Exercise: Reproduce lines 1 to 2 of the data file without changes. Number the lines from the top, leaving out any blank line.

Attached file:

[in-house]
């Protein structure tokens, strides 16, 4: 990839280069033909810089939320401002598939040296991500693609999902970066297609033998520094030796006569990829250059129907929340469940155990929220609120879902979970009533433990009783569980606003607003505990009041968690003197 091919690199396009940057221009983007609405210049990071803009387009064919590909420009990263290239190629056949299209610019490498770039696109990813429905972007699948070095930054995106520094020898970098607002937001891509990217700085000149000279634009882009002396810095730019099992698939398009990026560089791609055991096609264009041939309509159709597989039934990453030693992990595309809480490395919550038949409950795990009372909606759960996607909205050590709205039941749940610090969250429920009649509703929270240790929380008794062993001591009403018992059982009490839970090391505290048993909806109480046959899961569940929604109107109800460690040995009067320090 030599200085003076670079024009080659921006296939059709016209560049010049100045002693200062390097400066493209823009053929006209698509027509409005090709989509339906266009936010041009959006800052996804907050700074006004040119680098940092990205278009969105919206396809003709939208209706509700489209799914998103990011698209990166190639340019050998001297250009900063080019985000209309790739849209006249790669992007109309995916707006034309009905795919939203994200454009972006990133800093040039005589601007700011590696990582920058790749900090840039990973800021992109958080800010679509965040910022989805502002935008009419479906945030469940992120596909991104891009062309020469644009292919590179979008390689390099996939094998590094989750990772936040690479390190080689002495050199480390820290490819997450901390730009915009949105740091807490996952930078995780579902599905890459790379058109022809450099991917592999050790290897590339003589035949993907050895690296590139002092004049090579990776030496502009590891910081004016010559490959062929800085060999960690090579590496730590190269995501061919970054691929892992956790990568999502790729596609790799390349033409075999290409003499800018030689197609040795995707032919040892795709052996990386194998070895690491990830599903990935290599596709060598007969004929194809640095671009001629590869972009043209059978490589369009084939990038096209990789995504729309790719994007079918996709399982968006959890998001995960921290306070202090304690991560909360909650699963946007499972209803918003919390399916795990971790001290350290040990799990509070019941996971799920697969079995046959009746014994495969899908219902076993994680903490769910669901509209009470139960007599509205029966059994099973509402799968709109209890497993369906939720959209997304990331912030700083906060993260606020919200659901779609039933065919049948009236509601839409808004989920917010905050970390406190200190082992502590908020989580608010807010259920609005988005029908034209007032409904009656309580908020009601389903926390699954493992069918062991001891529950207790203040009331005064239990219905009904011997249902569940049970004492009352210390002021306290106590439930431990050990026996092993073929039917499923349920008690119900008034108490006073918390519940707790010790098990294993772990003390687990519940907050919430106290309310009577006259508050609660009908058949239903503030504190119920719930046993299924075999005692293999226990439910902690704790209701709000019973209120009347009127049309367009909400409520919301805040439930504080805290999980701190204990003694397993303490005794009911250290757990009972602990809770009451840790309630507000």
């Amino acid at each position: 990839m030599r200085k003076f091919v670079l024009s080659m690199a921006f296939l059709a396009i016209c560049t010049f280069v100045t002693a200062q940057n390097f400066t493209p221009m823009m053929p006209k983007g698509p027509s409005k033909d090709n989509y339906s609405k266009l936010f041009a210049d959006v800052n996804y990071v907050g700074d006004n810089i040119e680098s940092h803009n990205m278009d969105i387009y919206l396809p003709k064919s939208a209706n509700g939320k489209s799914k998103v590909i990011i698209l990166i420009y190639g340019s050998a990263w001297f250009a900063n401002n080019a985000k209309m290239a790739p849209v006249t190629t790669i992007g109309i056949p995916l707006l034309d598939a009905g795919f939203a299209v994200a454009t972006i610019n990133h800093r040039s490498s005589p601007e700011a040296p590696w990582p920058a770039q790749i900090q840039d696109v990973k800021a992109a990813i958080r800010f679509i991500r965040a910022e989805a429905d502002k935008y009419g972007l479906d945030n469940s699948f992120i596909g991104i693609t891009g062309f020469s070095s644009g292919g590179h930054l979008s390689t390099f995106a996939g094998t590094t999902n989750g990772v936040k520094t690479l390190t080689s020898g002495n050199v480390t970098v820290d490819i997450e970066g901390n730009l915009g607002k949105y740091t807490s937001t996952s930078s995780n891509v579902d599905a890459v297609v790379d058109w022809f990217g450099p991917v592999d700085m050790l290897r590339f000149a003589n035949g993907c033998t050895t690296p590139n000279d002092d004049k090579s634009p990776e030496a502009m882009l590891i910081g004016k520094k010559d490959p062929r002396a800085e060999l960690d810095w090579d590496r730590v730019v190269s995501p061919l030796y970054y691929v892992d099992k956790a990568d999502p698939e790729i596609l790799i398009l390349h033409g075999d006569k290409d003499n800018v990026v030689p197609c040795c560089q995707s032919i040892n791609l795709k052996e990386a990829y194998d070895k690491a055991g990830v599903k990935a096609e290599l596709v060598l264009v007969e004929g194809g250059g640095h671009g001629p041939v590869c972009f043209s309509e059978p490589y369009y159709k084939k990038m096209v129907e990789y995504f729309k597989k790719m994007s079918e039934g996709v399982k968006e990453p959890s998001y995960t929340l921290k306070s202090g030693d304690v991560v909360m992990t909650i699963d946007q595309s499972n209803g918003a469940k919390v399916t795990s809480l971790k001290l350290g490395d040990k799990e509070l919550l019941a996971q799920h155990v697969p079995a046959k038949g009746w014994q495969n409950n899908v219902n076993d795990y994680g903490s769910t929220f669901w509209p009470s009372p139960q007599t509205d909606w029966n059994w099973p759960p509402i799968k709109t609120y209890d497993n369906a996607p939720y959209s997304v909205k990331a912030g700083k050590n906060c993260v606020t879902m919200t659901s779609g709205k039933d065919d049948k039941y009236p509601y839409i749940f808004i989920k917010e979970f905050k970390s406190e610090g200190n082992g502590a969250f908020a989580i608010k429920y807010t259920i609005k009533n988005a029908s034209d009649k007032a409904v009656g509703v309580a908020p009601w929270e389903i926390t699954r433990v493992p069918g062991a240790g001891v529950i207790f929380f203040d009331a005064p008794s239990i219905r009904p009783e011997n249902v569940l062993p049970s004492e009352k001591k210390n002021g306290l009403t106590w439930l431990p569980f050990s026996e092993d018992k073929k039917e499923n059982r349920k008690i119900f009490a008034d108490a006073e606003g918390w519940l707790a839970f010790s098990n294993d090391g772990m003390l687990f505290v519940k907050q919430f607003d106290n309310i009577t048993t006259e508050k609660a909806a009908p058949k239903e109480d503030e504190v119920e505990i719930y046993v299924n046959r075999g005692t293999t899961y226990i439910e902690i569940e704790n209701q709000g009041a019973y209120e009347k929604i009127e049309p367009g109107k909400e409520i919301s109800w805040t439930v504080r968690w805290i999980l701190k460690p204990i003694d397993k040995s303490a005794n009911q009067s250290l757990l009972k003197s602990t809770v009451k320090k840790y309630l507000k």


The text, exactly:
[in-house]
């Protein structure tokens, strides 16, 4: 990839280069033909810089939320401002598939040296991500693609999902970066297609033998520094030796006569990829250059129907929340469940155990929220609120879902979970009533433990009783569980606003607003505990009041968690003197 091919690199396009940057221009983007609405210049990071803009387009064919590909420009990263290239190629056949299209610019490498770039696109990813429905972007699948070095930054995106520094020898970098607002937001891509990217700085000149000279634009882009002396810095730019099992698939398009990026560089791609055991096609264009041939309509159709597989039934990453030693992990595309809480490395919550038949409950795990009372909606759960996607909205050590709205039941749940610090969250429920009649509703929270240790929380008794062993001591009403018992059982009490839970090391505290048993909806109480046959899961569940929604109107109800460690040995009067320090 030599200085003076670079024009080659921006296939059709016209560049010049100045002693200062390097400066493209823009053929006209698509027509409005090709989509339906266009936010041009959006800052996804907050700074006004040119680098940092990205278009969105919206396809003709939208209706509700489209799914998103990011698209990166190639340019050998001297250009900063080019985000209309790739849209006249790669992007109309995916707006034309009905795919939203994200454009972006990133800093040039005589601007700011590696990582920058790749900090840039990973800021992109958080800010679509965040910022989805502002935008009419479906945030469940992120596909991104891009062309020469644009292919590179979008390689390099996939094998590094989750990772936040690479390190080689002495050199480390820290490819997450901390730009915009949105740091807490996952930078995780579902599905890459790379058109022809450099991917592999050790290897590339003589035949993907050895690296590139002092004049090579990776030496502009590891910081004016010559490959062929800085060999960690090579590496730590190269995501061919970054691929892992956790990568999502790729596609790799390349033409075999290409003499800018030689197609040795995707032919040892795709052996990386194998070895690491990830599903990935290599596709060598007969004929194809640095671009001629590869972009043209059978490589369009084939990038096209990789995504729309790719994007079918996709399982968006959890998001995960921290306070202090304690991560909360909650699963946007499972209803918003919390399916795990971790001290350290040990799990509070019941996971799920697969079995046959009746014994495969899908219902076993994680903490769910669901509209009470139960007599509205029966059994099973509402799968709109209890497993369906939720959209997304990331912030700083906060993260606020919200659901779609039933065919049948009236509601839409808004989920917010905050970390406190200190082992502590908020989580608010807010259920609005988005029908034209007032409904009656309580908020009601389903926390699954493992069918062991001891529950207790203040009331005064239990219905009904011997249902569940049970004492009352210390002021306290106590439930431990050990026996092993073929039917499923349920008690119900008034108490006073918390519940707790010790098990294993772990003390687990519940907050919430106290309310009577006259508050609660009908058949239903503030504190119920719930046993299924075999005692293999226990439910902690704790209701709000019973209120009347009127049309367009909400409520919301805040439930504080805290999980701190204990003694397993303490005794009911250290757990009972602990809770009451840790309630507000």